I'm not exactly sure, but if I were to take an educated guess as an observer, I wouldn't put it down to a hip-hop message of urban oppression blighting a mass population that can be identified with in the purest sense as a general thing, especially in this day and age. There's no denying that hip-hop was once a pure expression of descent and disdain encapsulating much of everything that was wrong resulting from inner city urban oppression, deprivation and poverty for black communities within the US. But I reckon there are very few hip-hop acts that have that kind of authenticity characterised and awarded by a contextual frame of time that has for the main part passed in its most severest forms. There's no way that you could have a modern equivalent of NWA or Tribe called quest for example. Even the original RUN DMC weren't that well recognised in their day outside of hip-hop circles when hip-hop was nowhere near as big as it is today, at least not big enough to be rolling triple platinum as hip-hop superstar millionaires despite now having legendary status today within hip-hop. Why have I missed out a whole bunch of other seemingly very credible big name superstar hip-hop artists? Because it wasn't until after NWA went big did record companies and record producers begin to realise the formula for what made people buy hip-hop records in their droves beyond a niche crowd which many hip-hop artist played up to even more so in order to sell records. At which point it almost became ok to be on death row having committed gang related crimes and murders because you could sell records, and because...well, you had committed gang related crimes and murders and could rap which only boosted the image and the sellability of a gangster hip-hop superstar rapper even more so. 

The popularity of hip-hop is a contradiction in itself, because the vast majority of people and fans who were actually buying hip-hop records, tapes and CD's (as in people paying for legit copies that the record companies could bring the money back in from) weren't necessarily from a background of urban oppression or decay, at least not in the old-skool pre-mainstream controversy producing NWA sense. 

I'm inclined to think that initially Hip-hop wasn't something that sold to a mass audience beyond its niche routes because it was necessarily delivering a message that a vast majority of its paying audience could identify with in terms of experience, I'd be more inclined to think it was the controversy itself more than anything else, and its then none mainstream explicit lyrical content and facets of it that reflected a rebellious anti-establishment energy that a non-black and black youth generation craved that was different to the main-staple of rock'n'roll. Even if you look at the roots of rock'n'roll, that too was originally a black music movement that came from the blues before it was adopted by the mainstream in its time to then be predominantly fronted by white artists for Elvis to become the "king" of, from which you now have all the variants of rock'n'roll today for it to now forever be associated with rebelliousness.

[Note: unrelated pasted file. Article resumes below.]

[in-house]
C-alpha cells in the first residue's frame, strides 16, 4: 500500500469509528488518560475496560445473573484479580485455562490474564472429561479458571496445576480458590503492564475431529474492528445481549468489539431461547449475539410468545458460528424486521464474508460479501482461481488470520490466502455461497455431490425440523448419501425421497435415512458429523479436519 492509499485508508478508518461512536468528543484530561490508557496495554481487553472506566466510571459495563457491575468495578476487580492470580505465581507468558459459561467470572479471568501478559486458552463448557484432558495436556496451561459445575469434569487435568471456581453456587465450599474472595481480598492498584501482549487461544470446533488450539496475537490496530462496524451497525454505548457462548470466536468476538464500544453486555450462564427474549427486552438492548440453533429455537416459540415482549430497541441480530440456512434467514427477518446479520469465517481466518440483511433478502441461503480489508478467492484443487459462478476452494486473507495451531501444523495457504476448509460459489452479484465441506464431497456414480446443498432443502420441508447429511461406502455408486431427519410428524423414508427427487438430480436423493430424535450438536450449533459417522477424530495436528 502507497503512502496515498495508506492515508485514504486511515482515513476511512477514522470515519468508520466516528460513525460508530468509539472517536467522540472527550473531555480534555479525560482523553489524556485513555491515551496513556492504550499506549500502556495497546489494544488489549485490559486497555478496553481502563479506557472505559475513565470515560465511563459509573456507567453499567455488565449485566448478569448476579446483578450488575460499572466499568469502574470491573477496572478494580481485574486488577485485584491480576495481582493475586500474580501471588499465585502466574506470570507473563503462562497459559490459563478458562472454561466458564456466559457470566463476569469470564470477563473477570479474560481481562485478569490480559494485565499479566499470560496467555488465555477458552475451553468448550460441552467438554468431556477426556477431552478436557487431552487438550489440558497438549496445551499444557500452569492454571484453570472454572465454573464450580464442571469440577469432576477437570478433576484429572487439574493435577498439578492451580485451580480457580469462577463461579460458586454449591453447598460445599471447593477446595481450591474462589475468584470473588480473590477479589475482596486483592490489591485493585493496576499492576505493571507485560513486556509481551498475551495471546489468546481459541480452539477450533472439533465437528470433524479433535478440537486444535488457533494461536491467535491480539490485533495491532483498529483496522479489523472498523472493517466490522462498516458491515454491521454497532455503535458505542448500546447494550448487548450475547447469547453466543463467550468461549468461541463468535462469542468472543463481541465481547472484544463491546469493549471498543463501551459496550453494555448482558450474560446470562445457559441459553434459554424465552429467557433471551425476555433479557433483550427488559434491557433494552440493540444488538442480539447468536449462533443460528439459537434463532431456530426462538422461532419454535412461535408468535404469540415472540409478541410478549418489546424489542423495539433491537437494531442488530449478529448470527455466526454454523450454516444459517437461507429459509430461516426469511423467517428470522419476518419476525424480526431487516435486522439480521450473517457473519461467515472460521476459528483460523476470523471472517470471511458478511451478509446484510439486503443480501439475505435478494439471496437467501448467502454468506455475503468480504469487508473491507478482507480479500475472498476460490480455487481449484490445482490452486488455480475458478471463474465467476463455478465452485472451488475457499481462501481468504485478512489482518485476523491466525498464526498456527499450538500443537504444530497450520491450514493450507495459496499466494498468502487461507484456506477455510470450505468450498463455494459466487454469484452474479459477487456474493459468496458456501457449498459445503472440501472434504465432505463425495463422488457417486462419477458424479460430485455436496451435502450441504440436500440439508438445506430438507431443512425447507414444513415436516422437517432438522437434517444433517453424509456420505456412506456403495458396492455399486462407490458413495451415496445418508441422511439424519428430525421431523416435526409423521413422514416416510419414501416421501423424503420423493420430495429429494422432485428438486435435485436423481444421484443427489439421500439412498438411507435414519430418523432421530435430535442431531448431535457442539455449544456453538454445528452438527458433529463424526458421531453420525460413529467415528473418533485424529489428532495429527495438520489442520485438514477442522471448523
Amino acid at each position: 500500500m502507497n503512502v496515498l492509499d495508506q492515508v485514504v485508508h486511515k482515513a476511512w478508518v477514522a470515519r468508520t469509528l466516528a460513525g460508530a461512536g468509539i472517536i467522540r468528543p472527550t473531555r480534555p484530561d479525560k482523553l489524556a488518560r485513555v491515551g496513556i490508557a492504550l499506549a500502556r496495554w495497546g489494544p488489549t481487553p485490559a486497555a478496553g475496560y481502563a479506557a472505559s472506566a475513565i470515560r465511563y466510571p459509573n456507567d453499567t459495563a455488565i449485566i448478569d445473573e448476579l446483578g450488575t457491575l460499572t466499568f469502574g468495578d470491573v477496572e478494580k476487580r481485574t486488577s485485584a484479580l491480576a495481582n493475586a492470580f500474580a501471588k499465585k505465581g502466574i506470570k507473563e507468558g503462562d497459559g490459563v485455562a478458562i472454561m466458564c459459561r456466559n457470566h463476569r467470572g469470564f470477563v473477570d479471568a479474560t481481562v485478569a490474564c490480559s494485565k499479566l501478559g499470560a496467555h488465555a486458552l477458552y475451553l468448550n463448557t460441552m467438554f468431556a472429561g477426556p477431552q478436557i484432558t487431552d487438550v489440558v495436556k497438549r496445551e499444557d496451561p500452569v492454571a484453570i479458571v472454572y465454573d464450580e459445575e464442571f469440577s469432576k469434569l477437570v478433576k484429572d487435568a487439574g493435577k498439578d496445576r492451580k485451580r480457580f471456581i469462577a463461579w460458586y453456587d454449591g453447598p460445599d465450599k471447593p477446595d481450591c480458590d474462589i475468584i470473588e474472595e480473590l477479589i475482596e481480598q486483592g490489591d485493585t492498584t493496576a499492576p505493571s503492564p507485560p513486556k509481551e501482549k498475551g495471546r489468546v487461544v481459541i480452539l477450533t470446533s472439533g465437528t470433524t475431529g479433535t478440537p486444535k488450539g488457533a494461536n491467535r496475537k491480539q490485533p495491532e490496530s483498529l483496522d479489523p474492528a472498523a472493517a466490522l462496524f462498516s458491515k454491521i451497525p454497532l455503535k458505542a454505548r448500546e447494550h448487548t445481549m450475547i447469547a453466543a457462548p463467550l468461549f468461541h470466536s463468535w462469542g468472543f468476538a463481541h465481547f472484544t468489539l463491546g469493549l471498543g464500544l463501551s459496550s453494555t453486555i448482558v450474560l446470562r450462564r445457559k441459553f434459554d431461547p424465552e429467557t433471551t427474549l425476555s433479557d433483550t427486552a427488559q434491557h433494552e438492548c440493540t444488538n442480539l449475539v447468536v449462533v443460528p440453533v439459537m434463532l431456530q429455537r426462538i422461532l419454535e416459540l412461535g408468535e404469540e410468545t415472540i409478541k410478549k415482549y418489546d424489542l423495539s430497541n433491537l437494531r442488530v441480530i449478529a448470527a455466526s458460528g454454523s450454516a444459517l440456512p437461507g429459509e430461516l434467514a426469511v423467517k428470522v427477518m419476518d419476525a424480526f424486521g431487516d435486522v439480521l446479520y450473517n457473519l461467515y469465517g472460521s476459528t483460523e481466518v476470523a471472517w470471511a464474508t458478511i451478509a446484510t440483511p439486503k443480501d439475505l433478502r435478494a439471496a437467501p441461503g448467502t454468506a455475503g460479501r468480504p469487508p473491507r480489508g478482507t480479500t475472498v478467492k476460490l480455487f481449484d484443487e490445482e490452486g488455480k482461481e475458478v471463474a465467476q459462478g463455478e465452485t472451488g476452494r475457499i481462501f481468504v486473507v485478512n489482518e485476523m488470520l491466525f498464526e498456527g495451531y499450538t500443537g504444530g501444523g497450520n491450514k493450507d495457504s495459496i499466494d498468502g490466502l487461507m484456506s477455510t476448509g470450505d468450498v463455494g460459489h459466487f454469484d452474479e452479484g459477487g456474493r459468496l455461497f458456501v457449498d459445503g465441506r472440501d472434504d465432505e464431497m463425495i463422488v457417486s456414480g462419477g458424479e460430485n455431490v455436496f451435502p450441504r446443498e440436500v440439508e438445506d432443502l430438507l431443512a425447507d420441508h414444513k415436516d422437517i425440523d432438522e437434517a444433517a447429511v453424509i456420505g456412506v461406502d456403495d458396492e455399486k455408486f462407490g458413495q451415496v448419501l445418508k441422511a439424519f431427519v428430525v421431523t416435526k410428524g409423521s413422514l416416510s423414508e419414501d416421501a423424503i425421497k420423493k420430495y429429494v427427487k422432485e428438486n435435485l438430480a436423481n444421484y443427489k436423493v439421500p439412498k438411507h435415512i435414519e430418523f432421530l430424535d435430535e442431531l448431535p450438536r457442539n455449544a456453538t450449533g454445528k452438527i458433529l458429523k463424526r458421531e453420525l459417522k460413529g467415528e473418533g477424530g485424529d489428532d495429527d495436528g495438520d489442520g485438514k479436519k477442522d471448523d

But back to the point, it wasn't until you had this mainstream popularity of hip-hop in the US did it begin to feed back into the wider society as a more general representation for urban oppression by other black youths who probably would maybe not necessarily have got into gangsterism but were also black, were very familiar with the decay/deprivation, and last but not at all least, were also very familiar with racism. Not to mention other significantly large ethnic groups who also began to buy into hip-hop before trying to form their own variants.

I also think the term ethnic minority is miss-leading these days, but that's another can of worms for another day. 

What do rappers rap about these days? Having a good time whether in its more direct "gangster" or indirectly "gangster" forms? Maybe if sticking to purely Gangster forms trying to get rich, being rich and hedonism? Oh, and I almost forgot, "being real" with references to the tribalism of gangsterism? Being angry and controversial? Beyond that you've got your other slightly more positive feeling/worded hip-hop which is generally a little more conscious whilst trying to be the antithesis of pure gangster hip-hop?

But I think these days its turned more into a game where you pick a side to then do psychological battle depending on which side of the line you want to be on at any particular time.

Being a superstar rapper was something that was aspired to in the US much in the way that many people wanted to make it as rock'n'roll superstars. What they were saying also resonated with the youth of the time hungry to feed a rebellious streak on various different levels beyond its original core expression depicting a racial struggle amidst a setting of urban decay and poverty. Using rhyming words over a dub on a record without needing to know anything about music, music production and not needing to be able to sing as the "raw" skill? How difficult could it be? Its seeming accessibility in being able to pick up and just do to say whats on your mind regardless of how good you actually were at it must also have been part of its appeal and draw. Superstar rappers originally from some of the most deprived walks of life rolled triple platinum whilst the record companies got even richer and made even more money. Those rappers then set up their own labels and made more superstar rappers hungry for the limelight. CD's went big at a time when MTV was pushing it and the internet didn't exist for the mass consuming public to generically access, which also further ensured megastar millionaire status amidst a relatively small list of superstar rapper names if you did make it.